What is Sea Moss? How Can I Benefit From it?

What is Sea Moss? 

Sea moss is one of the several thousand species of seaweed found in our ocean. It is primarily harvested from the rocky coasts of the Atlantic and Pacific ocean for the numerous health benefits. As well as being an organic product, it is also a superfood that can be consumed or used in many different ways. 

What Are The Common Benefits of Sea Moss?

Sea moss naturally contains vitamins and minerals that have been found to act as mood boosters, anti-aging, anti-inflammatory and anti-viral. Seaweeds are a good source of live bacteria and fiber, which both support a healthy gut microbiome. (1) (2) Sea moss serves as a prebiotic for your gut health, promotes a healthy colon and digestive system. Sea moss may also promote weight loss and improve your metabolism. Sea moss is also rich in iodine, a micronutrient necessary for healthy thyroid function (3). 

While there are some additional benefits researchers are still assessing, in the Carribean, sea moss is best known for the healing and aphrodisiac properties it naturally possesses. Lastly, many consumers report having drastic improvement to the state of their skin, hair and nails.

Sea moss also includes many essential vitamins and minerals such as:

  • Vitamin A
  •  Vitamin B2 (riboflavin)
  • Vitamin B6
  • Vitamin B9
  • Vitamin C
  • Iodine
  • Calcium
  • Phosphorus
  • Magnesium
  • Potassium
  • Sodium
  • Zinc
  • Copper

At Blue Mahoe Organics, we harvest 100% wildcrafted sea moss off of the beautiful, clear coasts of Jamaica. Our sea moss is delivered in its purest state, chemical-free, rinsed in natural springs and sun dried to preserve all of the nutrients and beneficial properties.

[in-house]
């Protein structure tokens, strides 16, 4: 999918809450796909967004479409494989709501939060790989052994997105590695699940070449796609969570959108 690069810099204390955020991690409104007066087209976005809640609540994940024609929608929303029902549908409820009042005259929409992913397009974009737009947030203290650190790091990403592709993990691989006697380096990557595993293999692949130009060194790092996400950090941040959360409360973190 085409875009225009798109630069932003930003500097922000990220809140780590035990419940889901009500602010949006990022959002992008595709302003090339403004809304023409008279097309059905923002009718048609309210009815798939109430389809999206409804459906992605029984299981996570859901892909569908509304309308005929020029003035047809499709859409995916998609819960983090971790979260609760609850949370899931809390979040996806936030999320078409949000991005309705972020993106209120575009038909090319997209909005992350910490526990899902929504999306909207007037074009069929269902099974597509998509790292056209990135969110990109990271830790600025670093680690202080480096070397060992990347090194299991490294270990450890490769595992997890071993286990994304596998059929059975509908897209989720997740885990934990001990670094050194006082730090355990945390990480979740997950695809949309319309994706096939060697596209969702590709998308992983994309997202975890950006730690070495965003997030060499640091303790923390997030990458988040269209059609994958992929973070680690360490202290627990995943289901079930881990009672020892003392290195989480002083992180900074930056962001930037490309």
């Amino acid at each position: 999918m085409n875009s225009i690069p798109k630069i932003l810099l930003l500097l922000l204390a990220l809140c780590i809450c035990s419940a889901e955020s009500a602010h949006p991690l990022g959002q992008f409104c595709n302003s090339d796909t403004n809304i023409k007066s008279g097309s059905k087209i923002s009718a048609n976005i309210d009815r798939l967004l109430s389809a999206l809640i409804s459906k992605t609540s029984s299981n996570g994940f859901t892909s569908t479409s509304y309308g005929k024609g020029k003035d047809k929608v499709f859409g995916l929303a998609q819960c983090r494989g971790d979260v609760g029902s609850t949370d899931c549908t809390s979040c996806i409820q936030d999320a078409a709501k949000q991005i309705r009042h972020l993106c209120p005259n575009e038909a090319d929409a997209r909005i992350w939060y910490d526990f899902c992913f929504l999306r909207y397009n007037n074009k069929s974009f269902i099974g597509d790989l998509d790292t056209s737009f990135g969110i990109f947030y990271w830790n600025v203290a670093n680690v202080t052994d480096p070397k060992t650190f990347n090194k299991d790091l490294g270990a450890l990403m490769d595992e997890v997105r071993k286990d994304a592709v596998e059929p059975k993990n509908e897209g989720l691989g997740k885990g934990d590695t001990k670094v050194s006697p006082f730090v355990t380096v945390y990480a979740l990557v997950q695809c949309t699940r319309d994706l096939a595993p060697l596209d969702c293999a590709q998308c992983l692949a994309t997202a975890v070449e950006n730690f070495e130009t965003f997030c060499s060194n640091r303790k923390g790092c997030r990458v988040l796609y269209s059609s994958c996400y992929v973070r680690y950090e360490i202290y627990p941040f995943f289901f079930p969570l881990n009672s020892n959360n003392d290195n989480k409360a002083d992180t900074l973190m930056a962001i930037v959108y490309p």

Who is Sea Moss for?

Sea moss is for everyone, no matter your age, sex, or diet. Being that seaweed is all-natural, it offers many health benefits and is even safe for children. However, as with all things, it should be consumed in moderation. 

Believe it or not, seaweeds are even used as a supplement in pet diets. Sea moss is one of the most commonly used seaweeds, due to its ability to act as a food high in iodine and as a topical healing agent.

How to Prepare Sea Moss:

Sea Moss can be consumed in many different ways, however, it is most popularly made into a gel that can be added to a number of recipes or eaten directly by itself. One of the most popular methods of consuming Sea Moss is to incorporate the gel into a nutrient packed smoothie. 

In our online store you will find freshly Sun Dried Wildcrafted Sea Moss, Sea Moss Gel, Sea Moss Super Capsules and a 100% pure Sea Moss Tincture we make ourselves. 

Follow our social media and blog for on-going recipes and ideas. 

How to Make Sea Moss Gel

How to make Sea Moss Gel

Step 1: Rinse your desired amount of dried sea moss well and place it in a large bowl.

Step 2: Store in an airtight container filled with spring water 

Step 3: Let the moss soak for an hour, then remove it from the water and rinse it again. Use your fingers to massage the moss and work out any sand or organic debris that may be on it.

Step 4: Discard the water the moss was soaking in

Step 5: After you’ve cleaned the moss, place it in the empty bowl and pour fresh water in the container and seal it. 

Step 6: Let the sea moss soak for another 24-46 hours.

Step 7: Remove the moss from the water (do not discard the water) and place it in a blender. Add just enough of the water used to soak the moss into the blender (just enough to cover the moss) and blend thoroughly. 

Step 8: Pour the blended gel into a clean glass jar and store in the refrigerator. 

One 16 ounce jar of sea moss gel will have a refrigerated shelf life of 2 weeks. 16 ounces of raw sea moss creates 8 separate 16 ounce jars of gel. For smaller batches: 8 ounces of raw sea moss makes 4 separate 16 ounce jars of gel . 

 

Sources: 


https://fdc.nal.usda.gov/fdc-app.html#/food-details/168456/nutrients

1 https://pubmed.ncbi.nlm.nih.gov/31159359/ 

2 https://www.ncbi.nlm.nih.gov/pmc/articles/PMC5390821/ 

3 https://pubmed.ncbi.nlm.nih.gov/25006699/  


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